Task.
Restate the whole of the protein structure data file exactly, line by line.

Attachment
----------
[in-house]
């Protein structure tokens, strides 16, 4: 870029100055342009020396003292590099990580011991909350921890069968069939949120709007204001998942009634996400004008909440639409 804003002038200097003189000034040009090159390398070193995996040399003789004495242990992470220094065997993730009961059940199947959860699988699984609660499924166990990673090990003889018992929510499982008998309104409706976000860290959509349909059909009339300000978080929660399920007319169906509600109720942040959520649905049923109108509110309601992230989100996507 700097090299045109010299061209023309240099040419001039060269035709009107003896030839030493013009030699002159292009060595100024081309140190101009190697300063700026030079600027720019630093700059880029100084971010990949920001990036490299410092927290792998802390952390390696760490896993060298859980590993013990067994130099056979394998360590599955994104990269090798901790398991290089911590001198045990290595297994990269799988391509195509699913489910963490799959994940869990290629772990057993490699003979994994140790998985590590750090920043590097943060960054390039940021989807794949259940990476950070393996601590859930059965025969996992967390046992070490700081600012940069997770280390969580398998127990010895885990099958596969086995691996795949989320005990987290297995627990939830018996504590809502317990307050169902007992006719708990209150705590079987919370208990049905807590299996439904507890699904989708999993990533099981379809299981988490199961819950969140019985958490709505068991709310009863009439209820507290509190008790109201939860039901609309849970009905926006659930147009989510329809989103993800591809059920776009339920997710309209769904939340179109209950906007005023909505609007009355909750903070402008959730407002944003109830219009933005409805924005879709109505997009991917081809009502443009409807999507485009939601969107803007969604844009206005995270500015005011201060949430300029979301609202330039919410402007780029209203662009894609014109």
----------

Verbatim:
[in-house]
């Protein structure tokens, strides 16, 4: 870029100055342009020396003292590099990580011991909350921890069968069939949120709007204001998942009634996400004008909440639409 804003002038200097003189000034040009090159390398070193995996040399003789004495242990992470220094065997993730009961059940199947959860699988699984609660499924166990990673090990003889018992929510499982008998309104409706976000860290959509349909059909009339300000978080929660399920007319169906509600109720942040959520649905049923109108509110309601992230989100996507 700097090299045109010299061209023309240099040419001039060269035709009107003896030839030493013009030699002159292009060595100024081309140190101009190697300063700026030079600027720019630093700059880029100084971010990949920001990036490299410092927290792998802390952390390696760490896993060298859980590993013990067994130099056979394998360590599955994104990269090798901790398991290089911590001198045990290595297994990269799988391509195509699913489910963490799959994940869990290629772990057993490699003979994994140790998985590590750090920043590097943060960054390039940021989807794949259940990476950070393996601590859930059965025969996992967390046992070490700081600012940069997770280390969580398998127990010895885990099958596969086995691996795949989320005990987290297995627990939830018996504590809502317990307050169902007992006719708990209150705590079987919370208990049905807590299996439904507890699904989708999993990533099981379809299981988490199961819950969140019985958490709505068991709310009863009439209820507290509190008790109201939860039901609309849970009905926006659930147009989510329809989103993800591809059920776009339920997710309209769904939340179109209950906007005023909505609007009355909750903070402008959730407002944003109830219009933005409805924005879709109505997009991917081809009502443009409807999507485009939601969107803007969604844009206005995270500015005011201060949430300029979301609202330039919410402007780029209203662009894609014109």